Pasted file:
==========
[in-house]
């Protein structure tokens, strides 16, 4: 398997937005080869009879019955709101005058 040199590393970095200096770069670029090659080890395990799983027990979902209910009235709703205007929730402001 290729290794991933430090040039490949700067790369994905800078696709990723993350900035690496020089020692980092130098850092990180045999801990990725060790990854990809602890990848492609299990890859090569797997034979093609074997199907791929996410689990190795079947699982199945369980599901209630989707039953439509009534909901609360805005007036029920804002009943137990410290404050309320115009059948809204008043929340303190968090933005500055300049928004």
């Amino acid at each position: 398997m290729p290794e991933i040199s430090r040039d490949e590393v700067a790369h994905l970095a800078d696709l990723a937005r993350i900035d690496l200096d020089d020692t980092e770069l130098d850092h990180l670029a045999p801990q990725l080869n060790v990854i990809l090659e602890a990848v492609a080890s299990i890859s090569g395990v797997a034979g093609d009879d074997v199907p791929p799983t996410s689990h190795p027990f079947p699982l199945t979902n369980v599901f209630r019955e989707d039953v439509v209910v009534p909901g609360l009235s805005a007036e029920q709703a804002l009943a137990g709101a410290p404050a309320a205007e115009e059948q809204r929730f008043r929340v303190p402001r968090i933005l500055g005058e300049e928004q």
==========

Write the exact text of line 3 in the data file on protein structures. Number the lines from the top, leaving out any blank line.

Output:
């Amino acid at each position: 398997m290729p290794e991933i040199s430090r040039d490949e590393v700067a790369h994905l970095a800078d696709l990723a937005r993350i900035d690496l200096d020089d020692t980092e770069l130098d850092h990180l670029a045999p801990q990725l080869n060790v990854i990809l090659e602890a990848v492609a080890s299990i890859s090569g395990v797997a034979g093609d009879d074997v199907p791929p799983t996410s689990h190795p027990f079947p699982l199945t979902n369980v599901f209630r019955e989707d039953v439509v209910v009534p909901g609360l009235s805005a007036e029920q709703a804002l009943a137990g709101a410290p404050a309320a205007e115009e059948q809204r929730f008043r929340v303190p402001r968090i933005l500055g005058e300049e928004q």